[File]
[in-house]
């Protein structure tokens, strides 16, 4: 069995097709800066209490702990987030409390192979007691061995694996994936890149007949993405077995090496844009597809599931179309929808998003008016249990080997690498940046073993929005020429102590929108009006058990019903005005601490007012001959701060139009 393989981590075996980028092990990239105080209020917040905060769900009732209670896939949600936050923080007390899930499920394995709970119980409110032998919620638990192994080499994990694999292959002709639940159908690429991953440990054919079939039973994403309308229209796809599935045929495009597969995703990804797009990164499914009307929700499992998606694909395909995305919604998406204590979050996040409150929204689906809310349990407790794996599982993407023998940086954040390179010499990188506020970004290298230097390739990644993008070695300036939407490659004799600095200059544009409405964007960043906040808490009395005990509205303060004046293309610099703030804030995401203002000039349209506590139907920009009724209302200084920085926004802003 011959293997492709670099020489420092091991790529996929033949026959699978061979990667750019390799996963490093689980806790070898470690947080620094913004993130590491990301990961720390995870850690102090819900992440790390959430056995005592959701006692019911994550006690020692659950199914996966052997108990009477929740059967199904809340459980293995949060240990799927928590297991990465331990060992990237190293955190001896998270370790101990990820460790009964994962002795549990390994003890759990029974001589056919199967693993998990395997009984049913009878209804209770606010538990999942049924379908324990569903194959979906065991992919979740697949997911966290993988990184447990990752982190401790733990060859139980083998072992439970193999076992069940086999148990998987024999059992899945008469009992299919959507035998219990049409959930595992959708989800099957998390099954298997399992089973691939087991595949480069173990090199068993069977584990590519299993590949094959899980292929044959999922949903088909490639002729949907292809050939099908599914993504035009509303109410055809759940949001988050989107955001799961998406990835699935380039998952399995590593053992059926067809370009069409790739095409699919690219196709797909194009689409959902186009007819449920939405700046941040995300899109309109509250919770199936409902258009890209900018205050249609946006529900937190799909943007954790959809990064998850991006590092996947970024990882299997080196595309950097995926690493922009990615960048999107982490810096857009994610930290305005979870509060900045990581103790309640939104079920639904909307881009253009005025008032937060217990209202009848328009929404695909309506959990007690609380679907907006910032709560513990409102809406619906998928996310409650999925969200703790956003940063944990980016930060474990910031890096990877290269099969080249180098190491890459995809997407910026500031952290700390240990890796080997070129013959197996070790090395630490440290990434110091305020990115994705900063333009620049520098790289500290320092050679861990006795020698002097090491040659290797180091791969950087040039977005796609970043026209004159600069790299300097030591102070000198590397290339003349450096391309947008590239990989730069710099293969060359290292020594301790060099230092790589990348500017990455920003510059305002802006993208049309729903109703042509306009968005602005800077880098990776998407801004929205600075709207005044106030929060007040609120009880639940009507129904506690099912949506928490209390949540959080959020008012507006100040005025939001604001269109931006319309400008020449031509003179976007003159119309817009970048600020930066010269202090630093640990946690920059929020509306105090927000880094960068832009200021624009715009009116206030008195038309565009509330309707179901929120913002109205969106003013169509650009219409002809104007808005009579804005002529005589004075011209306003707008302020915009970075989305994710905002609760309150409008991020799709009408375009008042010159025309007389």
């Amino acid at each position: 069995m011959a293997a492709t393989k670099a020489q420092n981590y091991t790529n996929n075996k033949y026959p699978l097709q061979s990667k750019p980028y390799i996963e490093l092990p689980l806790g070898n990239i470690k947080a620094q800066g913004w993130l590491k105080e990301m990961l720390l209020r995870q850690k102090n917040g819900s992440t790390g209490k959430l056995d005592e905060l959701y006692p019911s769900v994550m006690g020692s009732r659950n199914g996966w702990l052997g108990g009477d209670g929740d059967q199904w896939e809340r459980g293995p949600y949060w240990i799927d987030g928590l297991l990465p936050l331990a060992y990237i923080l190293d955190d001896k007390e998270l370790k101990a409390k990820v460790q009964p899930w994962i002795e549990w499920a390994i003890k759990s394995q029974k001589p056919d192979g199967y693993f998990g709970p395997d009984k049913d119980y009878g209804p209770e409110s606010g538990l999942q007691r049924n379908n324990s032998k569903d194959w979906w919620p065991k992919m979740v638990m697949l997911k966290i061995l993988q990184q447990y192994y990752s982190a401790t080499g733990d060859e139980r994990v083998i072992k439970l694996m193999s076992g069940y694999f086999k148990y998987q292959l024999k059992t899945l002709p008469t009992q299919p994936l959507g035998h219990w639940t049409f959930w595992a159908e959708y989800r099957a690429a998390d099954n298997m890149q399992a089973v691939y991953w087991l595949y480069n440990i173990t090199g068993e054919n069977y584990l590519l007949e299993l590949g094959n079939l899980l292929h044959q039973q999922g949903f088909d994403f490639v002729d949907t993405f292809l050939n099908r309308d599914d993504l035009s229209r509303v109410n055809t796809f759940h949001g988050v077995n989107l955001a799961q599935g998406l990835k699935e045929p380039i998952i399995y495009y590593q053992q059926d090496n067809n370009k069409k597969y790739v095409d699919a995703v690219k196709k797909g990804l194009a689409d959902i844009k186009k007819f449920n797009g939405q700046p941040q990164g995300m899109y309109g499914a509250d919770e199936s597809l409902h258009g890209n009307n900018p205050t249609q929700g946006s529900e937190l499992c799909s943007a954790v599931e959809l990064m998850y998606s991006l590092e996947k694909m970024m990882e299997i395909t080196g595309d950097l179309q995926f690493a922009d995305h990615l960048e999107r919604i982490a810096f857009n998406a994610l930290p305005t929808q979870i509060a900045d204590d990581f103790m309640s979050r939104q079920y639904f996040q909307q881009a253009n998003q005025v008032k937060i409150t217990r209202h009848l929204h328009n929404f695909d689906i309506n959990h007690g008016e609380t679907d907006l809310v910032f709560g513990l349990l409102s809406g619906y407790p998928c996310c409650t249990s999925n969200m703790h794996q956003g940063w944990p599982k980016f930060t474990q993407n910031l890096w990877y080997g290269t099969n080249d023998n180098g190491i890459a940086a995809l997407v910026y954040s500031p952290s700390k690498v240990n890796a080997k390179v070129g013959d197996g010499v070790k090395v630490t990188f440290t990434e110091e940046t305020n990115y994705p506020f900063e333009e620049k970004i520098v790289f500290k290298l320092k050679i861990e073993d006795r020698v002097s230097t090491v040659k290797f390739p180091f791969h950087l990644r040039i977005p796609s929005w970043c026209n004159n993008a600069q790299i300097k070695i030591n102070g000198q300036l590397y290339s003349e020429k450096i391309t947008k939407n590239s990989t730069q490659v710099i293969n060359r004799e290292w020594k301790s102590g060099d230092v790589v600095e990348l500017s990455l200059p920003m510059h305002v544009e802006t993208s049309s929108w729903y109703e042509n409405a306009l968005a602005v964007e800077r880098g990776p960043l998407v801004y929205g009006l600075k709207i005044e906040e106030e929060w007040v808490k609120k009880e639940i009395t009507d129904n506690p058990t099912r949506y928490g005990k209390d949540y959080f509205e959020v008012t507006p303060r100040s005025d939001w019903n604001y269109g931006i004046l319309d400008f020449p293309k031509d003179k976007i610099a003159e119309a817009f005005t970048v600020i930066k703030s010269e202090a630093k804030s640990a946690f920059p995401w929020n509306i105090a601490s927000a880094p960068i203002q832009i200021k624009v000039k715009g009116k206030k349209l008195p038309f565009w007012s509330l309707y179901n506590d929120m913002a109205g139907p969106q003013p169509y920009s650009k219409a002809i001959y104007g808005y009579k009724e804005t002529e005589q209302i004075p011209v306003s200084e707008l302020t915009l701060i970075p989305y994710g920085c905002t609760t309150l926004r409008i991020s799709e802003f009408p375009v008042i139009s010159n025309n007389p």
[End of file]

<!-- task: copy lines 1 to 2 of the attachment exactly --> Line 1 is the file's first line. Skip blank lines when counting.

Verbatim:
[in-house]
């Protein structure tokens, strides 16, 4: 069995097709800066209490702990987030409390192979007691061995694996994936890149007949993405077995090496844009597809599931179309929808998003008016249990080997690498940046073993929005020429102590929108009006058990019903005005601490007012001959701060139009 393989981590075996980028092990990239105080209020917040905060769900009732209670896939949600936050923080007390899930499920394995709970119980409110032998919620638990192994080499994990694999292959002709639940159908690429991953440990054919079939039973994403309308229209796809599935045929495009597969995703990804797009990164499914009307929700499992998606694909395909995305919604998406204590979050996040409150929204689906809310349990407790794996599982993407023998940086954040390179010499990188506020970004290298230097390739990644993008070695300036939407490659004799600095200059544009409405964007960043906040808490009395005990509205303060004046293309610099703030804030995401203002000039349209506590139907920009009724209302200084920085926004802003 011959293997492709670099020489420092091991790529996929033949026959699978061979990667750019390799996963490093689980806790070898470690947080620094913004993130590491990301990961720390995870850690102090819900992440790390959430056995005592959701006692019911994550006690020692659950199914996966052997108990009477929740059967199904809340459980293995949060240990799927928590297991990465331990060992990237190293955190001896998270370790101990990820460790009964994962002795549990390994003890759990029974001589056919199967693993998990395997009984049913009878209804209770606010538990999942049924379908324990569903194959979906065991992919979740697949997911966290993988990184447990990752982190401790733990060859139980083998072992439970193999076992069940086999148990998987024999059992899945008469009992299919959507035998219990049409959930595992959708989800099957998390099954298997399992089973691939087991595949480069173990090199068993069977584990590519299993590949094959899980292929044959999922949903088909490639002729949907292809050939099908599914993504035009509303109410055809759940949001988050989107955001799961998406990835699935380039998952399995590593053992059926067809370009069409790739095409699919690219196709797909194009689409959902186009007819449920939405700046941040995300899109309109509250919770199936409902258009890209900018205050249609946006529900937190799909943007954790959809990064998850991006590092996947970024990882299997080196595309950097995926690493922009990615960048999107982490810096857009994610930290305005979870509060900045990581103790309640939104079920639904909307881009253009005025008032937060217990209202009848328009929404695909309506959990007690609380679907907006910032709560513990409102809406619906998928996310409650999925969200703790956003940063944990980016930060474990910031890096990877290269099969080249180098190491890459995809997407910026500031952290700390240990890796080997070129013959197996070790090395630490440290990434110091305020990115994705900063333009620049520098790289500290320092050679861990006795020698002097090491040659290797180091791969950087040039977005796609970043026209004159600069790299300097030591102070000198590397290339003349450096391309947008590239990989730069710099293969060359290292020594301790060099230092790589990348500017990455920003510059305002802006993208049309729903109703042509306009968005602005800077880098990776998407801004929205600075709207005044106030929060007040609120009880639940009507129904506690099912949506928490209390949540959080959020008012507006100040005025939001604001269109931006319309400008020449031509003179976007003159119309817009970048600020930066010269202090630093640990946690920059929020509306105090927000880094960068832009200021624009715009009116206030008195038309565009509330309707179901929120913002109205969106003013169509650009219409002809104007808005009579804005002529005589004075011209306003707008302020915009970075989305994710905002609760309150409008991020799709009408375009008042010159025309007389």